I've been involved in a website redesign where the navigation includes a primary horizontal navigation menu with one level of dropdowns and secondary navigation in the left column that repeats the submenu from the primary menu and an additional level of items in a tree format.

Top navigation:
Web Design

Side Navigation:

The side navigation sublevel (like Literary in the example) can get really long (10 or more links) and extend far below the end of the content. The side nav acts like an accordion panel for each item.

Does anyone know of any UX studies or even anecdotal discussions of this type of system affecting, positive or negative, user interaction? I'd like to provide some reasons to move away from this type of navigation - just based on internal testing and different monitors, etc, we lose a lot of real estate to navigation without any real benefit (there's zero budget for anything like A/B testing, etc). It seems to me that mega-menus or two-level dropdowns is more the norm these days.

1 Answer 1


Kingsbury JR & Andre AD (2004, A Comparison of Three-level Web Menus: Navigation Structures. Proceedings of the 48th HFES Annual Meeting, p1513-1517; summarized) have done some research on hierarchical menus like yours that suggests users have generally better performance when selecting from the left sidebar menu first, then the top menu, rather than the other way around.

However, it sounds like your second-level menu can be too long to be at the top. You could break off the lower level items in your second-level menu to make a third level menu at the top in order to fit everything. This performed well for Kingsbury and Andre but they only tested 3-level menu hierarchies, and in general a single-level menu of 10 grouped items or so will outperform two hierarchical short menus. (e.g., see Snowberry K, Parkinson SR, & Sisson N (1983), Computer Display Menus, Ergonomics, 26(7), p699-712).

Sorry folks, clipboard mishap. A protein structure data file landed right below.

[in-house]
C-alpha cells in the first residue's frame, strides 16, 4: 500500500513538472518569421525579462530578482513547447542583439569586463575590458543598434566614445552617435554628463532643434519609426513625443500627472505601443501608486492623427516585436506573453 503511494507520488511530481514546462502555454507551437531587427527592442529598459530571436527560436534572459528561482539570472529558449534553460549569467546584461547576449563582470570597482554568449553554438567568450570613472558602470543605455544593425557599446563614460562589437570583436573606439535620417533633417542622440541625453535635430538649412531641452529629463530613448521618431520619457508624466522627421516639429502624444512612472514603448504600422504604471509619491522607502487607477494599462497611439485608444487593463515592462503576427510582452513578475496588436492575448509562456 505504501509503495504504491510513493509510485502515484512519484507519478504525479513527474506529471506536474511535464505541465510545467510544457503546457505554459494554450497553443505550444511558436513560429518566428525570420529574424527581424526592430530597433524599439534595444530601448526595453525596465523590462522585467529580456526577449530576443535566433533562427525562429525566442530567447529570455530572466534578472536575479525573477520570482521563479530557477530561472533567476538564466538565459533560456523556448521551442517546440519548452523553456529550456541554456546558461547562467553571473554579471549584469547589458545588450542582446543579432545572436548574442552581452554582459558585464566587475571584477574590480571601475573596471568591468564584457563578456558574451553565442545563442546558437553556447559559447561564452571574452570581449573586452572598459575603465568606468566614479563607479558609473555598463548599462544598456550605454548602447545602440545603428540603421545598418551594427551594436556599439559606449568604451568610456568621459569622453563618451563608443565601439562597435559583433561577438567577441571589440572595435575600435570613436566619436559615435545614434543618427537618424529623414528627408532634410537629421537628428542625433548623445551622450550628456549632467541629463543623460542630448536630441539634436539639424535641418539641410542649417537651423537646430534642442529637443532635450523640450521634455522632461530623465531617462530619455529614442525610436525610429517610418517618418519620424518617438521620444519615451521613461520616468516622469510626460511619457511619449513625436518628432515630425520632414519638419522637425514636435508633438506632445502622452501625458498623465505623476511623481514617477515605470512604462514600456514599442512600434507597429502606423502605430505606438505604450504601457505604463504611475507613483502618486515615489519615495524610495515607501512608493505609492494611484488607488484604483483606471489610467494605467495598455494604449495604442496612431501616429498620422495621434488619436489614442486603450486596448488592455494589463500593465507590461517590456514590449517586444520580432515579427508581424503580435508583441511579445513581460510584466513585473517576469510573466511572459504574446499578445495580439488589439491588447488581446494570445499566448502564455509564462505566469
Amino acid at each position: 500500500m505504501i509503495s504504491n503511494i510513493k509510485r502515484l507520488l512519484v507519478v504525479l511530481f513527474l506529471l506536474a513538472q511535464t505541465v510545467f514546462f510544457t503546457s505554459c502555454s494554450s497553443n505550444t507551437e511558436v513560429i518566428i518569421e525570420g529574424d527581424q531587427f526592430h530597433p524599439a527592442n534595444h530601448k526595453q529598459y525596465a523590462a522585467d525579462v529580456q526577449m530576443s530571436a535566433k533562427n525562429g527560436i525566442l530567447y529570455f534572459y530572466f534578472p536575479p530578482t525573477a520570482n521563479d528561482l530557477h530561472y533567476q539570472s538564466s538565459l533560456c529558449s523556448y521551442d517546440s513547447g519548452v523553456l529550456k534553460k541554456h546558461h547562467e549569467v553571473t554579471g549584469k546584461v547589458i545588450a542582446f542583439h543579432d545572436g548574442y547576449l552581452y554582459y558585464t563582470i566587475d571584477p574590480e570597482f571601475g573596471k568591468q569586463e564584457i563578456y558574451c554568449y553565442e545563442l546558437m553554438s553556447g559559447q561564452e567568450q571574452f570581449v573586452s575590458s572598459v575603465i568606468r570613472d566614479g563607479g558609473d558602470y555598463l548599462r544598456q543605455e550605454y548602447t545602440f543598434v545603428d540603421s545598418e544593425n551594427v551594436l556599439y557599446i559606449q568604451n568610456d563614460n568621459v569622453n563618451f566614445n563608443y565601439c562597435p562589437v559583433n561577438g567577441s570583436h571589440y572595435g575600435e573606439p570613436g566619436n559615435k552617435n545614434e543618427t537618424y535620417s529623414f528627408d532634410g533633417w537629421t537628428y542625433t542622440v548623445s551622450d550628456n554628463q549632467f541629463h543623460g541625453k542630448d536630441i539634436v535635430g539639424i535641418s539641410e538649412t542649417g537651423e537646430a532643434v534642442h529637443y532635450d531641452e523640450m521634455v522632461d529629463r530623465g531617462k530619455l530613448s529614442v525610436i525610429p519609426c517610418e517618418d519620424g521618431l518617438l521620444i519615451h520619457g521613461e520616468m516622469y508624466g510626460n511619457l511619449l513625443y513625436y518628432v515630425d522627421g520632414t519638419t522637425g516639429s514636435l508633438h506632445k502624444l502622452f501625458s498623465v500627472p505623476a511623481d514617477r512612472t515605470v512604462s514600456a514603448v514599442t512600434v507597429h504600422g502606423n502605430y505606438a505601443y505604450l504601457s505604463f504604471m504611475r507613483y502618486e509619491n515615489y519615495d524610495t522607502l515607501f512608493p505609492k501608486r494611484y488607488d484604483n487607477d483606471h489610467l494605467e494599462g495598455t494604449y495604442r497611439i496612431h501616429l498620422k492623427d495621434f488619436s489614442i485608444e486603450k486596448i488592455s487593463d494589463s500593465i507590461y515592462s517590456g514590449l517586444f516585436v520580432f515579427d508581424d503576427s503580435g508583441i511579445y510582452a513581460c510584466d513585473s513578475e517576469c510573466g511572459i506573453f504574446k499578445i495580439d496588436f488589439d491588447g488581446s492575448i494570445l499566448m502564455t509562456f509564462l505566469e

I would consider putting everything on the sidebar menu, which Kingsbury and Andre found had performance close to left-then-top on various measures. However, this performance is based on having two sidebar menus, one for each level, which may take too much horizontal of space in your case. You can use expanders to keep all levels in the same margin, but I don't know what that will do to user performance

Speaking more from anecdote than research, I’m a little concerned about the sidebar repeating the pulldown menu from the top bar. Like you, I’m not clear what the benefit of this redundancy is –I don’t see how one method would be substantially superior to another depending on the users or circumstances (e.g., it’s not like the world is divided into side-bar-navigating users and pulldown-navigating users). Meanwhile it has the following potential issues:

  • Users may wonder if the links are really the same or not, and end up clicking on them both. This is especially the case if you are not using a recognizable color code to distinguish visited from unvisited links (which hardly anyone does anymore).

  • Even if users realize the links are the same, user now have to decide which method of navigation to use. This bit of thought slows them down. Forcing that thought is good when the payoff results in a net faster response, but I don’t think you have that here.

Often it’s preferred to give users one best way to do something rather than a choice. If you are concerned about some users not realizing the sidebar is determined by the top menu (or vice versa), then solve that with graphic design visually connecting the current primary menu selection with the secondary menu.

For a relatively complex menu like you have, those pulldown menus can be problematic, which would suggest you go with the sidebar only. However, given your real estate concerns, mega-dropdowns may indeed be the way to go, given they address many of the limitations of ordinary dropdowns.


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